2024-02-08  5:44 Robert Boyer
@ 2024-02-08 14:47 ` Ihor Radchenko
  2024-02-16 14:08 ` Simon Leinen
  1 sibling, 0 replies; 11+ messages in thread
From: Ihor Radchenko @ 2024-02-08 14:47 UTC (permalink / raw)
  To: Robert Boyer; +Cc: emacs-devel

Robert Boyer <robertstephenboyer@gmail.com> writes:

> Emacs 27.1 has a 'sort' function that takes longer than stable-sort of
> SBCL. Maybe
> by a factor of 2. See also my attached file 'ms.lisp'.
>
> There may be a lot that can be improved in Emacs'
> handling of cl-loop, setf, elt, or cl-random.

When comparing Elisp and SBCL, it is more fair to compare
native-compiler Elisp rather than byte-compiled.
Then, both codes are compiled to machine code.

-- 
Ihor Radchenko // yantar92,
Org mode contributor,
Learn more about Org mode at <https://orgmode.org/>.
Support Org development at <https://liberapay.com/org-mode>,
or support my work at <https://liberapay.com/yantar92>



^ permalink raw reply	[flat|nested] 11+ messages in thread

* Re: Some thoughts about Emacs performance
@ 2024-02-08 23:53 Arthur Miller
  0 siblings, 0 replies; 11+ messages in thread
From: Arthur Miller @ 2024-02-08 23:53 UTC (permalink / raw)
  To: yantar92; +Cc: robertstephenboyer, emacs-devel

>Robert Boyer <robertstephenboyer@gmail.com> writes:
>
>> Emacs 27.1 has a 'sort' function that takes longer than stable-sort of
>> SBCL. Maybe
>> by a factor of 2. See also my attached file 'ms.lisp'.
>>
>> There may be a lot that can be improved in Emacs'
>> handling of cl-loop, setf, elt, or cl-random.
>
>When comparing Elisp and SBCL, it is more fair to compare
>native-compiler Elisp rather than byte-compiled.
>Then, both codes are compiled to machine code.

The sort is implemented in C, so it does not matter so much, but I did compiled
to native with comp-speed 3, and I have replaced cl-random (lisp) call with call
to random (C).

What I have seen was that on first few runs, sbcl was faster.

Definitely not as a drammatic difference as in Robert's test,
but SBCL was still somewhat faster:

Emacs:

(benchmark 1 '(setq foo (make-random-array (expt 10 n))))
Elapsed time: 0.097354s (0.053204s in 1 GCs)

(benchmark 1 '(sort foo '<))
Elapsed time: 0.271281s

SBCL:
CL-USER> (time (defparameter foo (make-random-array (expt 10 n))))

Evaluation took:
  0.020 seconds of real time
  0.015625 seconds of total run time (0.000000 user, 0.015625 system)
  80.00% CPU
  50,840,363 processor cycles
  8,000,016 bytes consed
  

CL-USER> (time (progn (stable-sort foo '<) nil))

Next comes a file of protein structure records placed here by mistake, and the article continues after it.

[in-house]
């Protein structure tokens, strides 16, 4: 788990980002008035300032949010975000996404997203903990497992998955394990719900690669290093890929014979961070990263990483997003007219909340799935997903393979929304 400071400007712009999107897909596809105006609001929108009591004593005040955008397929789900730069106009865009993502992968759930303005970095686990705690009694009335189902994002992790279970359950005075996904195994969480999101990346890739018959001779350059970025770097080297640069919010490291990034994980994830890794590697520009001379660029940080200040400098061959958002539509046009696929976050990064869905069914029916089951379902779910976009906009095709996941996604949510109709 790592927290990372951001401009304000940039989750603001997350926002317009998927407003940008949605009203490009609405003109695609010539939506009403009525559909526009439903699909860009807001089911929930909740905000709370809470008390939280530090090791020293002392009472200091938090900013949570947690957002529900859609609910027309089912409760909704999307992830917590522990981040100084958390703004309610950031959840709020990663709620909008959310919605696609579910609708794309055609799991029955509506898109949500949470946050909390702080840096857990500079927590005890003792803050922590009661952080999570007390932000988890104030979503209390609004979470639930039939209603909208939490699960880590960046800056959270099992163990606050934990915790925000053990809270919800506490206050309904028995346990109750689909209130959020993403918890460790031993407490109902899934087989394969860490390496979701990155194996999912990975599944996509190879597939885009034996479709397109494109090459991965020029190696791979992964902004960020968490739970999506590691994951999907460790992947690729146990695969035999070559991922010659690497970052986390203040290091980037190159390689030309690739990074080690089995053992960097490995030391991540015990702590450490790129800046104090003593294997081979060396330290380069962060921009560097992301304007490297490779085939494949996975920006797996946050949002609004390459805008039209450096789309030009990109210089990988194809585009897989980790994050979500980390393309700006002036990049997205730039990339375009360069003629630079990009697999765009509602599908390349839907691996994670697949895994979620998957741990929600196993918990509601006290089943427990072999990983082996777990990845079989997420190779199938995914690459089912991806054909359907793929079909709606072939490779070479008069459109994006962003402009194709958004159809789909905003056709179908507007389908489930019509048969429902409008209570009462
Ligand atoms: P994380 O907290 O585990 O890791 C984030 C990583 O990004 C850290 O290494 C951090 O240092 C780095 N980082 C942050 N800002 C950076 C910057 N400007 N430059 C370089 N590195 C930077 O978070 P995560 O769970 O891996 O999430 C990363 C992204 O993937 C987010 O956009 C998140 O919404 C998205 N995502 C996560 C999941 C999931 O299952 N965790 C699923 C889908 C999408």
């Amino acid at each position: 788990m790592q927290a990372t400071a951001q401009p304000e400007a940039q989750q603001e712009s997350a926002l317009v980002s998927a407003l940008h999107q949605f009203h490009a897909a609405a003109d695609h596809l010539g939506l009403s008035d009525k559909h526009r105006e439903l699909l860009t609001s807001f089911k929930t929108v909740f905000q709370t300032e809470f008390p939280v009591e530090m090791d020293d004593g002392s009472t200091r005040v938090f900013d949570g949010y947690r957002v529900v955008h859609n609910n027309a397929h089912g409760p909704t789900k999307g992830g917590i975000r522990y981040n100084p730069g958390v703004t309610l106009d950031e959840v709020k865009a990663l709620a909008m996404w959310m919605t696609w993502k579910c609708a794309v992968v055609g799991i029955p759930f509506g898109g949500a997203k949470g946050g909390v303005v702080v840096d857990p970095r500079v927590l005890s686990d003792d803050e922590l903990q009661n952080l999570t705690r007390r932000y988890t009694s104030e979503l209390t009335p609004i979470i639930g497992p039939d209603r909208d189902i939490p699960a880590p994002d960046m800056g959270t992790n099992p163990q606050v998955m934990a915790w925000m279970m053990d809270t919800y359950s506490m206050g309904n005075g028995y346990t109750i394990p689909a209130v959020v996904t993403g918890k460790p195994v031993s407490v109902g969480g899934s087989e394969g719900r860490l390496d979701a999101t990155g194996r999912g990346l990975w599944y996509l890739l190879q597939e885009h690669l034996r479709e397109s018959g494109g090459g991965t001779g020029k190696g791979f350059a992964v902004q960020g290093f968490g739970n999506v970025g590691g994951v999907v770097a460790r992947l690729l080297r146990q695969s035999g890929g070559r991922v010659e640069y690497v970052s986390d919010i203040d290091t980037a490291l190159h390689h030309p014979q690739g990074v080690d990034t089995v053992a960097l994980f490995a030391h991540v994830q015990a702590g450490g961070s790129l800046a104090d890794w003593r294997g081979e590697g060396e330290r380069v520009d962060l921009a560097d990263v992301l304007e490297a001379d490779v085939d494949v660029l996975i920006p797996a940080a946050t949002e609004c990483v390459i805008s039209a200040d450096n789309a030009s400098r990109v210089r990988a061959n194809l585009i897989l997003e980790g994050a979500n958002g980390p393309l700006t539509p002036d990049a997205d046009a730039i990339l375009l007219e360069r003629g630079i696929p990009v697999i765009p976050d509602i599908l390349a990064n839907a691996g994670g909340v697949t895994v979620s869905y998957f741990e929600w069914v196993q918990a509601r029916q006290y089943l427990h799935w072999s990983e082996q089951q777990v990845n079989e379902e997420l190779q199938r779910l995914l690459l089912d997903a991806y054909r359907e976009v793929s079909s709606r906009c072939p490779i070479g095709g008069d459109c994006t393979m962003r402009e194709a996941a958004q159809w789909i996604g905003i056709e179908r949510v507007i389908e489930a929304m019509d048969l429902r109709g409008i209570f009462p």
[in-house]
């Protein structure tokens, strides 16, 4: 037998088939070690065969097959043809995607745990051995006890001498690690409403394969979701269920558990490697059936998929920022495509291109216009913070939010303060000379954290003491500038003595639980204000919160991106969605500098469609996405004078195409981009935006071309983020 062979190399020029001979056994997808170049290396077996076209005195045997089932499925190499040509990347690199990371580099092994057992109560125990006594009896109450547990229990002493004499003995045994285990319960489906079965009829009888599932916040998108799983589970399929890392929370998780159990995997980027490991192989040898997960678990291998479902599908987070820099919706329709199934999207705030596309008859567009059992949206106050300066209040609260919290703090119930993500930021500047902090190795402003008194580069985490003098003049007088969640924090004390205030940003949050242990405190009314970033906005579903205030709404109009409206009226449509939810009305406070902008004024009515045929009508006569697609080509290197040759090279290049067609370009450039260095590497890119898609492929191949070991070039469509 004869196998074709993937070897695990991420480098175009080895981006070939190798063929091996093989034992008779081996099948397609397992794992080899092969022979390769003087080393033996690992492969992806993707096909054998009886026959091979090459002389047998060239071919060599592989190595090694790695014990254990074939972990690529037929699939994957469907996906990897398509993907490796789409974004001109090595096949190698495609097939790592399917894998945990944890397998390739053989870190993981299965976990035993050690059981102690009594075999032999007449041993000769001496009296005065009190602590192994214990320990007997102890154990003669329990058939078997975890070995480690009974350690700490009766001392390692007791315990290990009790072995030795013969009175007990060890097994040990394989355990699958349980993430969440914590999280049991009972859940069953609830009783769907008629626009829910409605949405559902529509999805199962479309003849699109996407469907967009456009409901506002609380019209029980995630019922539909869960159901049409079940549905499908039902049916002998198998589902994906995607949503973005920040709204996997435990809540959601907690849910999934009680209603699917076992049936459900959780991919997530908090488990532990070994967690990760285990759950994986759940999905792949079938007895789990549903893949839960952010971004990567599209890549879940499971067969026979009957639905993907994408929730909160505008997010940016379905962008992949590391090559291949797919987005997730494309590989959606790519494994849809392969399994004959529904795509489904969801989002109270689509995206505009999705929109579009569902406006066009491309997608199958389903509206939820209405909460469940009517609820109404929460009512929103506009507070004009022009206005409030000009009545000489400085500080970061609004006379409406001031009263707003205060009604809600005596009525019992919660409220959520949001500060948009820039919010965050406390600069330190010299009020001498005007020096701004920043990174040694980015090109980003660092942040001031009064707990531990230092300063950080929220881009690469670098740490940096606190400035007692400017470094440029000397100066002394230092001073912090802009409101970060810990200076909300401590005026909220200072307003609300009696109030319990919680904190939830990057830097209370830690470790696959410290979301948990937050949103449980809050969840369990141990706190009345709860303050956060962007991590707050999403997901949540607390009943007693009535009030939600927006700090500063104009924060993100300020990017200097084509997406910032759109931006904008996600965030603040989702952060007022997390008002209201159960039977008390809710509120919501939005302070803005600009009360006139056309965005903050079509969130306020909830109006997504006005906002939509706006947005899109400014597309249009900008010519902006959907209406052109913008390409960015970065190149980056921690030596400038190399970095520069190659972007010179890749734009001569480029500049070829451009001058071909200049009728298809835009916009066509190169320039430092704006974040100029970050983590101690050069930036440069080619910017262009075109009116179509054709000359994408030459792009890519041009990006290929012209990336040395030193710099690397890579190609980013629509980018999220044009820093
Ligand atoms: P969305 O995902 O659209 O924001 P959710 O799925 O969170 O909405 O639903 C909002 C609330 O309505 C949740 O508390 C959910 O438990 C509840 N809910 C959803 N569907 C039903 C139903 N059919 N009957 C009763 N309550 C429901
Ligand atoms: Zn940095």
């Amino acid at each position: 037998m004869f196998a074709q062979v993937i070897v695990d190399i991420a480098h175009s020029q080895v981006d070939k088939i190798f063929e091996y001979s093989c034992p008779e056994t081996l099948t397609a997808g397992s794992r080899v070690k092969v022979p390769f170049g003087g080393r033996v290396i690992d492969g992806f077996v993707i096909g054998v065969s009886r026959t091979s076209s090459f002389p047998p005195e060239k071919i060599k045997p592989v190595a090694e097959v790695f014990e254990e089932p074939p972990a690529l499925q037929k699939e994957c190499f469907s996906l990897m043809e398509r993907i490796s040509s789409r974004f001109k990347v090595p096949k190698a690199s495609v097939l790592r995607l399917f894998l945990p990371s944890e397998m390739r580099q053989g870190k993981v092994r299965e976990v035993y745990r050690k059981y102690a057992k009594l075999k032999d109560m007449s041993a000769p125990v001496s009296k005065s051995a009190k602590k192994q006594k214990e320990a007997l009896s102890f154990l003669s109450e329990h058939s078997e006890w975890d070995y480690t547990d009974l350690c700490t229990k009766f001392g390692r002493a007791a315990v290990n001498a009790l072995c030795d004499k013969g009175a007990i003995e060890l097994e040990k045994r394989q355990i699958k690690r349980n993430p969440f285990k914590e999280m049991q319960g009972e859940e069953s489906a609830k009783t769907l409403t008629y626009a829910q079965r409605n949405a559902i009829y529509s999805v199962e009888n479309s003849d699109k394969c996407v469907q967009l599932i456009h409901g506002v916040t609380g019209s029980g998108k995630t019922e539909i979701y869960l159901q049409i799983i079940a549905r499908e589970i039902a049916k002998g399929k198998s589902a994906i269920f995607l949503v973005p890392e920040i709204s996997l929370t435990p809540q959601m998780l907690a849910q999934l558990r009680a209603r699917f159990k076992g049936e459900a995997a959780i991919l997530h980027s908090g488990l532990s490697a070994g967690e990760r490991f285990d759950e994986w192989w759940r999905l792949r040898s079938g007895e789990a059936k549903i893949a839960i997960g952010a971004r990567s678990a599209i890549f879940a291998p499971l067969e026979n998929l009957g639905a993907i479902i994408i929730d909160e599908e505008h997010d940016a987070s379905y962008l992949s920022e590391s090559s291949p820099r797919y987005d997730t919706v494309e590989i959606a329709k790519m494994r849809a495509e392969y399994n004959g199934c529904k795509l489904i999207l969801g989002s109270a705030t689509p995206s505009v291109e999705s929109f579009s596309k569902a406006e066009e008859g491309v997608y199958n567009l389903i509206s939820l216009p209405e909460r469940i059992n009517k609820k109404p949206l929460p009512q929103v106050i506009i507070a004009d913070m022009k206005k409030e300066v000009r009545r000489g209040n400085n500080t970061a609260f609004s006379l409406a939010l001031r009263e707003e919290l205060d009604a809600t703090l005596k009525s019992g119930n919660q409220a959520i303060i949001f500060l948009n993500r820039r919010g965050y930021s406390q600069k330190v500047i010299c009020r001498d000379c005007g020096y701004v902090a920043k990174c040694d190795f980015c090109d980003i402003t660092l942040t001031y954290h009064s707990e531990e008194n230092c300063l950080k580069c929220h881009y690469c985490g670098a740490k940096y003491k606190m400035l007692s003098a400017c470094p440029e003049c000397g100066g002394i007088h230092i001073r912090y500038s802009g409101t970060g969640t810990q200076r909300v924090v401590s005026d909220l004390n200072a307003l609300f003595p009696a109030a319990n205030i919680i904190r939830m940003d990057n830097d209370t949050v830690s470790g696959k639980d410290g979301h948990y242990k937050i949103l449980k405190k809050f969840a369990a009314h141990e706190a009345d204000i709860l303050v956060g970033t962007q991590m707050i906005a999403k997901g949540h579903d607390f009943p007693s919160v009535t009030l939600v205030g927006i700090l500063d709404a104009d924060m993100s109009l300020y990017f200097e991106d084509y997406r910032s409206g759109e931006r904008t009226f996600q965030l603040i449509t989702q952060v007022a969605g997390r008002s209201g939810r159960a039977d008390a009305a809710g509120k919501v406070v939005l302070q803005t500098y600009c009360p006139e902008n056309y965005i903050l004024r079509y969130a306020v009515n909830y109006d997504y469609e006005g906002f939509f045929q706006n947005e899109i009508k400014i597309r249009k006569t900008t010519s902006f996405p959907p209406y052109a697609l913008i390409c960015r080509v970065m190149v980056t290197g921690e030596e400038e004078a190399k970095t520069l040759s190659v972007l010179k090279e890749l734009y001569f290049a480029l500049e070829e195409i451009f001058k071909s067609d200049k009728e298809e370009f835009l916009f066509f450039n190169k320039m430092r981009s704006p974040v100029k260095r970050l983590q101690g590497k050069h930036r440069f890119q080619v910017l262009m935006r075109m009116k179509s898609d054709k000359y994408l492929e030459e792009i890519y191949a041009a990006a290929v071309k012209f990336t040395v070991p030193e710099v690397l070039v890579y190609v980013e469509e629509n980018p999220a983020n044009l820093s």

Evaluation took:
  0.165 seconds of real time
  0.125000 seconds of total run time (0.109375 user, 0.015625 system)
  75.76% CPU
  413,349,272 processor cycles
  8,000,016 bytes consed

That was consistent for few times. However, after some time, Emacs was beating
SBCL in sorting.

Emacs for sort was varying 0.015 ~ 0.02; mostly ~0.017.

SBCL, was varying 0.065 ~ 0.085, mostly ~0.065.

For array creation, SBCL is beating Emacs, every time, by a magnitude. Emacs was
around 0.1 ~ 0.12, while SBCL was 0.017 ~ 0.022

Speeds were quite stable for both Emacs and SBCL in later runs.

Unfortunately I only have access to older sbcl version on Windows;
I have seen from the mailing list that they have been working on the sort
implementation so it will be exciting to see what they have come up with.

Emacs version:

GNU Emacs 29.2 (build 2, x86_64-w64-mingw32) of 2024-02-01 (build from GNU ftp
server 29.2_1 for Windows OS - can't build myself configure script fails)

CPU: 13th Gen Intel(R) Core(TM) i5-1345U   1.60 GHz
RAM: 16 GB
OS: Win 11 build 22H2

$ sbcl --version
SBCL 2.3.2



^ permalink raw reply	[flat|nested] 11+ messages in thread

* Re: Some thoughts about Emacs performance
       [not found] <DU2PR02MB10109962DC3D994DCE1BCC11896442@DU2PR02MB10109.eurprd02.prod.outlook.com>
@ 2024-02-09  0:23 ` Ihor Radchenko
  0 siblings, 0 replies; 11+ messages in thread
From: Ihor Radchenko @ 2024-02-09  0:23 UTC (permalink / raw)
  To: Arthur Miller; +Cc: Robert Boyer, emacs-devel

Arthur Miller <arthur.miller@live.com> writes:

> For array creation, SBCL is beating Emacs, every time, by a magnitude. Emacs was
> around 0.1 ~ 0.12, while SBCL was 0.017 ~ 0.022
>
> Speeds were quite stable for both Emacs and SBCL in later runs.
>
> Unfortunately I only have access to older sbcl version on Windows;
> I have seen from the mailing list that they have been working on the sort
> implementation so it will be exciting to see what they have come up with.
>
> Emacs version:
>
> GNU Emacs 29.2 (build 2, x86_64-w64-mingw32) of 2024-02-01 (build from GNU ftp
> server 29.2_1 for Windows OS - can't build myself configure script fails)

Do note that vector creation may be faster on master. See
https://debbugs.gnu.org/cgi/bugreport.cgi?bug=65491

-- 
Ihor Radchenko // yantar92,
Org mode contributor,
Learn more about Org mode at <https://orgmode.org/>.
Support Org development at <https://liberapay.com/org-mode>,
or support my work at <https://liberapay.com/yantar92>



^ permalink raw reply	[flat|nested] 11+ messages in thread

* Re: Some thoughts about Emacs performance
  2024-02-08  5:44 Robert Boyer
  2024-02-08 14:47 ` Ihor Radchenko
@ 2024-02-16 14:08 ` Simon Leinen
  2024-02-16 16:15   ` Robert Boyer